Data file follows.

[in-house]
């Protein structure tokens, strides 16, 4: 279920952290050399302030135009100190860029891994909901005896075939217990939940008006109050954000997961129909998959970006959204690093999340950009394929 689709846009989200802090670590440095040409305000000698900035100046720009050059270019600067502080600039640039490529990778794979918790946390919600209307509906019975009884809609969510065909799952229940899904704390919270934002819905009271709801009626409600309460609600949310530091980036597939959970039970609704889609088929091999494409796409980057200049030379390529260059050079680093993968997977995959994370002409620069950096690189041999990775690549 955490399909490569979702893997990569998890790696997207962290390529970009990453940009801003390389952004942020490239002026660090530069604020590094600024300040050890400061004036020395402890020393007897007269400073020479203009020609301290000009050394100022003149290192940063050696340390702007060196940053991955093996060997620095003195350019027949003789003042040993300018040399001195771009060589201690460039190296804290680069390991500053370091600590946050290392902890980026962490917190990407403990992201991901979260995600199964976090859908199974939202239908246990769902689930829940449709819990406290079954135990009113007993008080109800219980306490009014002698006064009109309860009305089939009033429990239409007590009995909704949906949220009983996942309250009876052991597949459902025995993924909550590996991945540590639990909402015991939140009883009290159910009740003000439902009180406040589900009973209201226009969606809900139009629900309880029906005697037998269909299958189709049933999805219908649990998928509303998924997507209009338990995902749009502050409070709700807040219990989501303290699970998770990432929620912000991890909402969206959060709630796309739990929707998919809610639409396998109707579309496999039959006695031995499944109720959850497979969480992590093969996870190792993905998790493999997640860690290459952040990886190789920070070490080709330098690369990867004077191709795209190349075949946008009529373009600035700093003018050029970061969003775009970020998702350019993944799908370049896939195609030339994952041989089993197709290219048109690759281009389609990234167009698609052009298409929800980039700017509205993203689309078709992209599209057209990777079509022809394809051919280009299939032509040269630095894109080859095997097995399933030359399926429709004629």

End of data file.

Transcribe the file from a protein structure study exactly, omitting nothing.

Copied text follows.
[in-house]
């Protein structure tokens, strides 16, 4: 279920952290050399302030135009100190860029891994909901005896075939217990939940008006109050954000997961129909998959970006959204690093999340950009394929 689709846009989200802090670590440095040409305000000698900035100046720009050059270019600067502080600039640039490529990778794979918790946390919600209307509906019975009884809609969510065909799952229940899904704390919270934002819905009271709801009626409600309460609600949310530091980036597939959970039970609704889609088929091999494409796409980057200049030379390529260059050079680093993968997977995959994370002409620069950096690189041999990775690549 955490399909490569979702893997990569998890790696997207962290390529970009990453940009801003390389952004942020490239002026660090530069604020590094600024300040050890400061004036020395402890020393007897007269400073020479203009020609301290000009050394100022003149290192940063050696340390702007060196940053991955093996060997620095003195350019027949003789003042040993300018040399001195771009060589201690460039190296804290680069390991500053370091600590946050290392902890980026962490917190990407403990992201991901979260995600199964976090859908199974939202239908246990769902689930829940449709819990406290079954135990009113007993008080109800219980306490009014002698006064009109309860009305089939009033429990239409007590009995909704949906949220009983996942309250009876052991597949459902025995993924909550590996991945540590639990909402015991939140009883009290159910009740003000439902009180406040589900009973209201226009969606809900139009629900309880029906005697037998269909299958189709049933999805219908649990998928509303998924997507209009338990995902749009502050409070709700807040219990989501303290699970998770990432929620912000991890909402969206959060709630796309739990929707998919809610639409396998109707579309496999039959006695031995499944109720959850497979969480992590093969996870190792993905998790493999997640860690290459952040990886190789920070070490080709330098690369990867004077191709795209190349075949946008009529373009600035700093003018050029970061969003775009970020998702350019993944799908370049896939195609030339994952041989089993197709290219048109690759281009389609990234167009698609052009298409929800980039700017509205993203689309078709992209599209057209990777079509022809394809051919280009299939032509040269630095894109080859095997097995399933030359399926429709004629």